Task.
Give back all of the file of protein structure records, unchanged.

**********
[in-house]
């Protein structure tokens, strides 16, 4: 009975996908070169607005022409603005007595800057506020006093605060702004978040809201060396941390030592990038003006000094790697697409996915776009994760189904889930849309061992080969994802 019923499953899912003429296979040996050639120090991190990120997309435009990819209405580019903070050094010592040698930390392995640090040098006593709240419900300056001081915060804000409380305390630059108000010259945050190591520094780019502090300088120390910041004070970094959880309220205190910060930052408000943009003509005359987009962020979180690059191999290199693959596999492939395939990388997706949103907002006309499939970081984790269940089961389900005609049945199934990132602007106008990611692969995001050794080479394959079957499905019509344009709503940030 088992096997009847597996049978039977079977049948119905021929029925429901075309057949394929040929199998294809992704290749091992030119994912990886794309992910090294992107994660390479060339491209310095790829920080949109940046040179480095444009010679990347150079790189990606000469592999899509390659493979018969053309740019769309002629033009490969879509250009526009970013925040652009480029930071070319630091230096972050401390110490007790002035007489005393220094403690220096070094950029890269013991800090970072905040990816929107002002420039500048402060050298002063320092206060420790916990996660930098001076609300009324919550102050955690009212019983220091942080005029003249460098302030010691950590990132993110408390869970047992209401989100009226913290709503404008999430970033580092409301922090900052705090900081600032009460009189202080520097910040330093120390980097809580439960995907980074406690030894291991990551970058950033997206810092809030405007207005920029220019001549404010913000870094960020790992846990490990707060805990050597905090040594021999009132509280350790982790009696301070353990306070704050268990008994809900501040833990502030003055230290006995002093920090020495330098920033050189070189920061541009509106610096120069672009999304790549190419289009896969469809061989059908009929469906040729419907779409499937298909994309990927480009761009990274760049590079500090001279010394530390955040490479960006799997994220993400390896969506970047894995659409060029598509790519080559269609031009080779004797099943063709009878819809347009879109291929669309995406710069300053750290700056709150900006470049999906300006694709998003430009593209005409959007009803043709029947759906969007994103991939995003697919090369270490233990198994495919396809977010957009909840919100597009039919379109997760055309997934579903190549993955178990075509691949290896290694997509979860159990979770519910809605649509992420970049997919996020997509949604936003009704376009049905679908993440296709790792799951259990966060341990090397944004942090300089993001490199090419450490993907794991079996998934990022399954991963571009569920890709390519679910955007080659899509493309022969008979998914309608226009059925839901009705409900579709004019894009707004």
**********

[in-house]
């Protein structure tokens, strides 16, 4: 009975996908070169607005022409603005007595800057506020006093605060702004978040809201060396941390030592990038003006000094790697697409996915776009994760189904889930849309061992080969994802 019923499953899912003429296979040996050639120090991190990120997309435009990819209405580019903070050094010592040698930390392995640090040098006593709240419900300056001081915060804000409380305390630059108000010259945050190591520094780019502090300088120390910041004070970094959880309220205190910060930052408000943009003509005359987009962020979180690059191999290199693959596999492939395939990388997706949103907002006309499939970081984790269940089961389900005609049945199934990132602007106008990611692969995001050794080479394959079957499905019509344009709503940030 088992096997009847597996049978039977079977049948119905021929029925429901075309057949394929040929199998294809992704290749091992030119994912990886794309992910090294992107994660390479060339491209310095790829920080949109940046040179480095444009010679990347150079790189990606000469592999899509390659493979018969053309740019769309002629033009490969879509250009526009970013925040652009480029930071070319630091230096972050401390110490007790002035007489005393220094403690220096070094950029890269013991800090970072905040990816929107002002420039500048402060050298002063320092206060420790916990996660930098001076609300009324919550102050955690009212019983220091942080005029003249460098302030010691950590990132993110408390869970047992209401989100009226913290709503404008999430970033580092409301922090900052705090900081600032009460009189202080520097910040330093120390980097809580439960995907980074406690030894291991990551970058950033997206810092809030405007207005920029220019001549404010913000870094960020790992846990490990707060805990050597905090040594021999009132509280350790982790009696301070353990306070704050268990008994809900501040833990502030003055230290006995002093920090020495330098920033050189070189920061541009509106610096120069672009999304790549190419289009896969469809061989059908009929469906040729419907779409499937298909994309990927480009761009990274760049590079500090001279010394530390955040490479960006799997994220993400390896969506970047894995659409060029598509790519080559269609031009080779004797099943063709009878819809347009879109291929669309995406710069300053750290700056709150900006470049999906300006694709998003430009593209005409959007009803043709029947759906969007994103991939995003697919090369270490233990198994495919396809977010957009909840919100597009039919379109997760055309997934579903190549993955178990075509691949290896290694997509979860159990979770519910809605649509992420970049997919996020997509949604936003009704376009049905679908993440296709790792799951259990966060341990090397944004942090300089993001490199090419450490993907794991079996998934990022399954991963571009569920890709390519679910955007080659899509493309022969008979998914309608226009059925839901009705409900579709004019894009707004």